Guillaume Boudreau edited this page Jul 23, 2017 · 22 revisions

Mounting Greyhole shares locally

Mounting your Samba shares locally is useful when you are using Greyhole, and want to write or in any way work with those files locally. Greyhole data should only be accessed through shares, so mounting those shares locally is an easy way to work with Greyhole data safely.

  1. This script needs /sbin/mount.cifs, so make sure to install cifs-utils or similar, as needed, using your package manager (yum or apt-get).

  2. Install the following init script in /etc/init.d/mount_shares_locally:
    sudo curl -Lo /etc/init.d/mount_shares_locally
    or Fedora/CentOS:
    sudo curl -Lo /etc/init.d/mount_shares_locally

  3. Make the init script executable, and install it:

    sudo chmod +x /etc/init.d/mount_shares_locally
    # If your system uses update-rc.d (Ubuntu, Debian), execute this:
    sudo update-rc.d mount_shares_locally defaults
    # If your system uses chkconfig instead (Fedora, CentOS), execute this:
    sudo chkconfig --add mount_shares_locally

    Note: If update-rc.d complains about the samba dependency not existing, edit /etc/init.d/mount_shares_locally and change samba to smbd (or smb) in the lines that start with Required-Start and Required-Stop.

  4. Edit /etc/init.d/mount_shares_locally, and replace your_username with the user you'd like to mount the shares.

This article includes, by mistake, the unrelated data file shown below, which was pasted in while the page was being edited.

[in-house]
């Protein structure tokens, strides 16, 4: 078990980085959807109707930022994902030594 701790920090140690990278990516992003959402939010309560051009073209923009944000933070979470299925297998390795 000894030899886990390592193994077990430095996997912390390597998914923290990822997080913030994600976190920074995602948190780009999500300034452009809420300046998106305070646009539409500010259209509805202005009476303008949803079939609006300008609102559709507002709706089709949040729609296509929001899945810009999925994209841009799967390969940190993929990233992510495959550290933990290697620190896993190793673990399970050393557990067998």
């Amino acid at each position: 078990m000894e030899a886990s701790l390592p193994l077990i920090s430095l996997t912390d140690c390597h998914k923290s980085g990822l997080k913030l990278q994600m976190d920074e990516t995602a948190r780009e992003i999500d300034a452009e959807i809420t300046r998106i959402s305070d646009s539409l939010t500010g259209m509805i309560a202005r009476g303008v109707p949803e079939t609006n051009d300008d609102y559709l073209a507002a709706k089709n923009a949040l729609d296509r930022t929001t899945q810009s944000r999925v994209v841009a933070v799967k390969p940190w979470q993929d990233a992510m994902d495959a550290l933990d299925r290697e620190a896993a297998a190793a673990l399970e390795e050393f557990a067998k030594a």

5. Create a /home/your_username/.smb_credentials file, with the following content:

  6. Try mounting the shares using: sudo /etc/init.d/mount_shares_locally start

You will find the mounted shares in /mnt/samba/*


Unable to mount or other error

The service you installed is automatically going to run on system start up. Sometimes, however, problems can cause the mount to fail silently, with the mounted directories present where they are supposed to be, but it is not actually mounted any more, and you are unable to make any changes to them.

This is mostly caused when the main shares are changed in samba. The service then tries to mount the shares as they were before they were changed, with bad results.

The solution is simply to make sure that the service is stopped (sudo service mount_shares_locally stop or similar), and then to delete the /mnt/samba directory and all it's contents (sudo rmdir /mnt/samba/*). When the service is restarted, everything will mount normally without any issues.

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